Before I started working with a professional coach, I let fear dictate my actions. When I had an idea, I’d first get excited by the outcome it would achieve if it worked the way I expected. Then, the What Ifs would set in.
What if it’s a dumb idea. What if it doesn’t work. What if I miss something obvious. What if I do a bad job. What if it hemorrhages money. What if it hurts our reputation. What if it hurts my reputation. What if I embarrass myself. What if I get fired.
As you can imagine, these fears had the potential to shut things down before I even began. Fear of failure is something I’ve struggled with throughout my life. After 40+ years, I’m tired of it.
Automattic, the company I work for, offers professional coaching as a benefit. At the end of 2020, I signed up and set a goal:
Shift how I’m influenced so that I’m motivated more by positive outcomes than by fear.
In my first coaching call, my coach used the term “design thinking” and described it as when you think in terms of possibilities. And I said yes! This is the way I want to think! I want to get excited about what is possible, the benefits of changes I want to make, how they will make the experience better for our customers and Happiness Engineers. In my regular life, I want to write and publish and travel and adventure. I don’t want to be held back by fear.
As I worked with my coach, I held on to fear. Fear helps me prevent those What Ifs from coming into fruition. But too much fear — too much attention to risk, too much attention to preemptively trying to plan for all the things that could go wrong — leads to not doing anything.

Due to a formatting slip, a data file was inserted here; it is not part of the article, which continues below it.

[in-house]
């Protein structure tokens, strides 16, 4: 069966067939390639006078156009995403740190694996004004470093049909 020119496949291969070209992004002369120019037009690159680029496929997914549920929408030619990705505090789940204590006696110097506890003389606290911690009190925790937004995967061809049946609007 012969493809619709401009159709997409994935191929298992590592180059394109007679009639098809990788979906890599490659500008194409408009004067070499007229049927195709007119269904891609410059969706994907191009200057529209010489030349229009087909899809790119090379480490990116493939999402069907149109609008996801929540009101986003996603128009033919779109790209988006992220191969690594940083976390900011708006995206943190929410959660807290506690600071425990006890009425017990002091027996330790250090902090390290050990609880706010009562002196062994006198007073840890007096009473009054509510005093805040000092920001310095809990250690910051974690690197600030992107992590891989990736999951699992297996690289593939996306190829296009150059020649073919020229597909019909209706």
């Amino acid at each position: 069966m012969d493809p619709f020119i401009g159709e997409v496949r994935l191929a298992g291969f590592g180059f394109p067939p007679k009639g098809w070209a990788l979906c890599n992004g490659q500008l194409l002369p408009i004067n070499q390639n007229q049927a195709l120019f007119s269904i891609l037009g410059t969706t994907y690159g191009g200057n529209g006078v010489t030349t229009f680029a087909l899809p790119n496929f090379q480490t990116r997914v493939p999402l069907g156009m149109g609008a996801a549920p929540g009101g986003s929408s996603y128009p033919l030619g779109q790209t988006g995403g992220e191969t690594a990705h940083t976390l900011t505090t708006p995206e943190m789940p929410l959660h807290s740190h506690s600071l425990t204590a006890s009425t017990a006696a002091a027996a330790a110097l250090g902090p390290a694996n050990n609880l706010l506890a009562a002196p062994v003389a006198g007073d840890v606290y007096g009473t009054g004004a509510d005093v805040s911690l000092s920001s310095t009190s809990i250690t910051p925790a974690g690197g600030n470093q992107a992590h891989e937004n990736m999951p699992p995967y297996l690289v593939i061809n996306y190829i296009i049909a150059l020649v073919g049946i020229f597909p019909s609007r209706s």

And this realization changed everything for me. How can we make positive change if we don’t act?
Each time I mentioned my fear and doubt to my coach, and got panicky about catastrophic consequences that could occur if I misstepped, she would ask, “Where’s the evidence?” Where’s the evidence that a mistake will lead to public embarrassment or job loss?
When I look for evidence, I see the opposite of my fears. In my blogging life, I see that posts I was most nervous about publishing are often the posts that most resonate with others. If I hadn’t published them, we would have missed out on that human connection.
In my work life, I see overwhelming evidence that Automattic, the company I work with, is okay with mistakes. Like, really truly okay. Every day I see evidence of lessons learned from things we break. “When we do this thing, it breaks this other thing. Now we know not to do that thing.” Or, “When we do this thing, it breaks this other thing. I don’t like how fragile this other thing is. Let’s strengthen it.” Or, “When we do this thing, it breaks this other thing. That gives me an idea that could be a good direction.”
Mistakes are opportunities to learn. Mistakes are welcomed because they mean you’re doing something. Mistakes are good because they connect us and move us forward.
When fear bubbles up for me now, I remind myself:
- Action with mistakes is better than inaction.
- Evidence shows the opposite of my fears. Where I work and in my life, mistakes don’t lead to punishment. They lead to progress.
- I have role models. I respect and admire people who try things and fail, then try again. Who push forward without or despite fear. They make mistakes. Then they own their mistakes, examine them, learn from them, and iterate.
Fear is still with me, of course. But after coaching, it is no longer the driver. Instead, when I think, “Look at the possibilities with this idea!”, I consult my fear to identify obstacles I’ll need to find a way through. And then I move forward.
I published a version of this on one of our internal blogs at work yesterday. I’ve always wanted to repurpose a piece of writing for two different audiences, but have never tried it before, so here I am, trying something new :). I am filled with gratitude for the coaching benefit Automattic offers and to my coach, Lauren LeMunyan, who coached me through this. Fear of failure has been a struggle for me forever. I feel better equipped to confront that fear now.